Updated: August 3, 2021 11:51:42 am
In Hong Kong, a Covid-19 vaccine might win you a Tesla. In France and Athens, it is your ticket to a bar or restaurant. In Prague, you get an iPhone if you get a shot. However, there are also places where a jab is the only way for you to keep a job.
As governments across the world push to get everyday life back to normal, the carrot-and-stick approach to inoculations is shifting more to the latter.
From cash payments to phone data, free football stadium tours to free grilled meat, officials have offered up a range of carrots to entice people to get shots. We have also seen people winning $1.4 million dollar apartments, gold bars and diamond Rolex in Hong Kong as part of a vaccine lottery programme.
However, with new coronavirus cases on the rise among the unvaccinated, elected officials are starting to fine-tune the idea. As the Delta variant rages across the world, threatening to spark another round of lockdowns with countries like Indonesia, Myanmar, Thailand, France, US and UAE among others noticing a significant rise in cases, some leaders are bringing out the sticks.
Incentives given around the world to ramp up vaccination
When the Covid vaccination rollout started, the only prize that one would get was a sticker for your Instagram posts. Now, you can even get a snowmobile if you are lucky. Hong Kong’s incentives are the flashiest though: a Tesla, an apartment in the world’s most-expensive housing market, gold bars, a diamond Rolex, or a $100,000 shopping spree. In Russia, Putin is giving away snowmobiles.
In the United States, West Virginians can score lifetime hunting licenses and custom rifles, while in Alabama, people who are vaccinated are offered a chance to drive on a speedway track. US President Joe Biden has called for states to offer $100 to the newly vaccinated in an effort to address flagging jab rates. As such, New York City has decided to pay the amount to anyone who goes to a city-run vaccination site for their first dose of a Covid-19 vaccine, Mayor Bill de Blasio has said. Earlier, New York had come up with a ‘Vax and Scratch’ program where people were given lottery tickets, which are otherwise sold for $20, free of cost.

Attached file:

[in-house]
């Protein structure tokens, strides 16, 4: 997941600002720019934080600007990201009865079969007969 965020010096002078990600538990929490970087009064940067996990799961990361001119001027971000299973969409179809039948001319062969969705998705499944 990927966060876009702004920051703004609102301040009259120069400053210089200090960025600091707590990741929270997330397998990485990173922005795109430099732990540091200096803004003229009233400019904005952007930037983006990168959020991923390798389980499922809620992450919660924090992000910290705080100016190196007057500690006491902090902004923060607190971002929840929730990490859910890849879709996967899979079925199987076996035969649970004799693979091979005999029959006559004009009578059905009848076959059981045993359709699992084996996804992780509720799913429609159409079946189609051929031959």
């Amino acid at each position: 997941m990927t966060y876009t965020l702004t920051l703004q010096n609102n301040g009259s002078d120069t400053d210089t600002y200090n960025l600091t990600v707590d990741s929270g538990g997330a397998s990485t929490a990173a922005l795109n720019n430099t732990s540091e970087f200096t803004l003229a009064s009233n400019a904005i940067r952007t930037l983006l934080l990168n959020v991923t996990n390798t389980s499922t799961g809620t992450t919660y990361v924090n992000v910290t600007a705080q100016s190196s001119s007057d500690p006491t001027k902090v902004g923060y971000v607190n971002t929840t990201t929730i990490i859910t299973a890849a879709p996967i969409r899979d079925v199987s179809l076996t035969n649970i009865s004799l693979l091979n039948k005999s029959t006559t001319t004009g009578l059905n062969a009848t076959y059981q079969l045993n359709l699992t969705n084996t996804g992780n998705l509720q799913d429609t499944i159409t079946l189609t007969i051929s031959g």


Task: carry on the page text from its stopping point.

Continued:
Similarly, in Ohio, if you’re between 12 and 17 and have received one shot of a Covid-19 vaccine, you can enter a contest and get a one-in-five chance of winning a four-year full-ride scholarship, including tuition, room-and-board and books to any Ohio state college or university. Those 18 years and older have a chance to win prizes worth $1 million.
Other states in the US including Colorado, Illinois, Maine, Minnesota and Delaware have launched similar incentive schemes that include either cash incentives, prize money or other rewards such as free access to state parks.
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Serbian president Aleksandar Vučić has also taken the cash route to entice people to get their shots. In Israel, you get a ‘Green Pass’ once you’re vaccinated which is basically your ticket to gyms, hotels and restaurants.
Closer home, a Chennai-based foundation is providing lucky draws with prizes such as gold coins, washing machines, blenders and bikes to those who take the vaccines. The Sheohar district administration in Bihar is reported to be adopting this model to overcome vaccine hesitancy. News reports said the goldsmith community in Rajkot, Gujarat, had provided freebies to encourage more people for vaccination in April. In Arunachal, a village has been offering free rice to those who turn up for the inoculation drive.
Bringing out the sticks when the carrots don’t work
Incentives have been tried. However, when the vaccination drive hits a wall as new Covid-19 cases continue to rise thanks to various rapidly spreading mutations of the novel coronavirus, governments across the world have started bringing out the sticks.
Last week, France’s parliament passed a law that requires a “health pass” showing proof of vaccination or a negative PCR test in order to enter restaurants, bars and for travel on long-distance trains and planes, starting in August. “We will extend the health pass as much as possible to push as many of you as possible to go get vaccinated,” French President Emmanel Macron explained. He also said that vaccination would be required for health workers from September 15 and hinted at the possibility of making the shot mandatory for everyone if the epidemic worsened.